Now that legislation in the U.S. has jump-started the ethanol industry, priority should be directed less at the expansion of the industry and more at an evolution that offers the most benefits for the environment and energy security.
Thanks in large part to the Renewable Fuels Standard (RFS)—a legislative mandate for increased renewable fuels use that passed as part of the Energy Policy Act of 2005—the corn ethanol industry is expanding at an unprecedented rate in the United States. In its spring planting projections, the USDA projected that corn acreage in the U.S. would increase by 12 million acres, or 15%, during the 2007 planting season alone to meet demands for ethanol and other uses.
This study explores the potential environmental impacts of this surge in corn production, and suggests some policy measures to help make agriculture in general more robust to increased demands for energy production.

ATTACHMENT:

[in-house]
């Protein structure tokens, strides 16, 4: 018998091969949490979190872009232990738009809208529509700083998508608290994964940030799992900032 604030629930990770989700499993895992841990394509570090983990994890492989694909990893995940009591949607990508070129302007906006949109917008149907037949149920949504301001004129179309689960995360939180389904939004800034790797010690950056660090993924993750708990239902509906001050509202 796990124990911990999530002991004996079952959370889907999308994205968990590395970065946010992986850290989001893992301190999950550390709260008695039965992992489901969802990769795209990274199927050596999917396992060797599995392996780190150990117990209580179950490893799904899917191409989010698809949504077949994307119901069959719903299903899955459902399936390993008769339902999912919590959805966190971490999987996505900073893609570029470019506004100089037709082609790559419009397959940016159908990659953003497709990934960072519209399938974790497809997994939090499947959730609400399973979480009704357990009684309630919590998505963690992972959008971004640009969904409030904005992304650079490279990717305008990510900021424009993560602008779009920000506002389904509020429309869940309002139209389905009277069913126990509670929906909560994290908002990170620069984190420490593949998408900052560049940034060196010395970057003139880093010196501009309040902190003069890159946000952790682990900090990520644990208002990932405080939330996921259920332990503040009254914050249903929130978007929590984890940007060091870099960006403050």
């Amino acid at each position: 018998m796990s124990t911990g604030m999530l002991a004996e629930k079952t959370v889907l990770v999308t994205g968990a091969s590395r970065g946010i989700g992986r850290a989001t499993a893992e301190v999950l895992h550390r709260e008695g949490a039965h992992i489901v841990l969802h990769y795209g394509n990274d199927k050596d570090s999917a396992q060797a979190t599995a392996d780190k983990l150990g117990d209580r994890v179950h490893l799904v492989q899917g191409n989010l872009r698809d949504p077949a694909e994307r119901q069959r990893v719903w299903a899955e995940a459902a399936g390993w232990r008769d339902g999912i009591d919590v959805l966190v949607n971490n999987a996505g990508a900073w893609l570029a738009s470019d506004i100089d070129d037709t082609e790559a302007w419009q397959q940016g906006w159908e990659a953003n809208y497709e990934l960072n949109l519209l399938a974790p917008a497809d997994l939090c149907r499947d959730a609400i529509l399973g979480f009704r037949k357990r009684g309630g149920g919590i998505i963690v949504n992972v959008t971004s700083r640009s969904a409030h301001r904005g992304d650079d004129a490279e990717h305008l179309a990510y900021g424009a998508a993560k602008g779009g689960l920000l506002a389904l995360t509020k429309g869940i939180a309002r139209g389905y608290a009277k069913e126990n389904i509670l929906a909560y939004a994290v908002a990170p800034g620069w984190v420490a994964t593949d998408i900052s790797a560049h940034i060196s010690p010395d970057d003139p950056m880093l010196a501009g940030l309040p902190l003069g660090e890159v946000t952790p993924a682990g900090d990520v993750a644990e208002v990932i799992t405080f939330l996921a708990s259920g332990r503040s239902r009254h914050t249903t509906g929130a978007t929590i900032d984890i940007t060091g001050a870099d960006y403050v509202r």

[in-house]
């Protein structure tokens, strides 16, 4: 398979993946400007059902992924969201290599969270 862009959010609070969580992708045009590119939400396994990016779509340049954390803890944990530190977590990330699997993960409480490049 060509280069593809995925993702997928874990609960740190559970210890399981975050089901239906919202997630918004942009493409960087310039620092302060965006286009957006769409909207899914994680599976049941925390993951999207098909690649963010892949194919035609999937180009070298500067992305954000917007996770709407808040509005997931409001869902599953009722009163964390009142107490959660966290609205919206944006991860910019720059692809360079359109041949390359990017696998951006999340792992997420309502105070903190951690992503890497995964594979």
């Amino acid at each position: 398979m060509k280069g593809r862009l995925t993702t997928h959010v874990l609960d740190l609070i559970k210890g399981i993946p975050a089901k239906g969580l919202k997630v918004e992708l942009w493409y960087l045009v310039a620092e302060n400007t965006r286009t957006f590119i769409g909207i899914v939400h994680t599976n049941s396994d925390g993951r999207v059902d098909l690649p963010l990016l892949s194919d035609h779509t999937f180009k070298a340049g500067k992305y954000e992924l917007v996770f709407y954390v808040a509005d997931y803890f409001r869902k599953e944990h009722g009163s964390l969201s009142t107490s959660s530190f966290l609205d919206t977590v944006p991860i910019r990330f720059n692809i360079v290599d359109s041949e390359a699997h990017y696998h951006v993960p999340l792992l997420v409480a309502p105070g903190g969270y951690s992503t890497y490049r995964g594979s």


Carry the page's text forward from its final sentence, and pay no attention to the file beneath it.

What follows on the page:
Farm Policy Recommendations
- Resist the pressure to allow farmers penalty-free “early outs” from their CRP contracts.
- Increase funding for working lands conservation programs such as CSP and EQIP.
- Extend “sodbuster” compliance requirements for receipt of commodity payments to all acreage in production, not just highly erodible lands.
- Create a pilot TMDL project for the Chesapeake Bay with joint USDA/EPA jurisdiction.
- Extend compliance requirements for receipt of commodity payments to include nutrient management requirements in TMDL non-attainment watersheds.
- Establish a new program in the Farm Bill to encourage riparian buffers.
- Require all projects that receive federal funds to explore crop yield improvements to explicitly address the soil, water, and GHG implications of the new production methods.
- Promote conservation tillage in corn production and provide research resources directed explicitly at use of slowrelease fertilizers and use of precision nitrogen management in row crop production.
- Task the USDA with development of a consistent methodology for calculating the environmental impacts of biofuels feedstock production.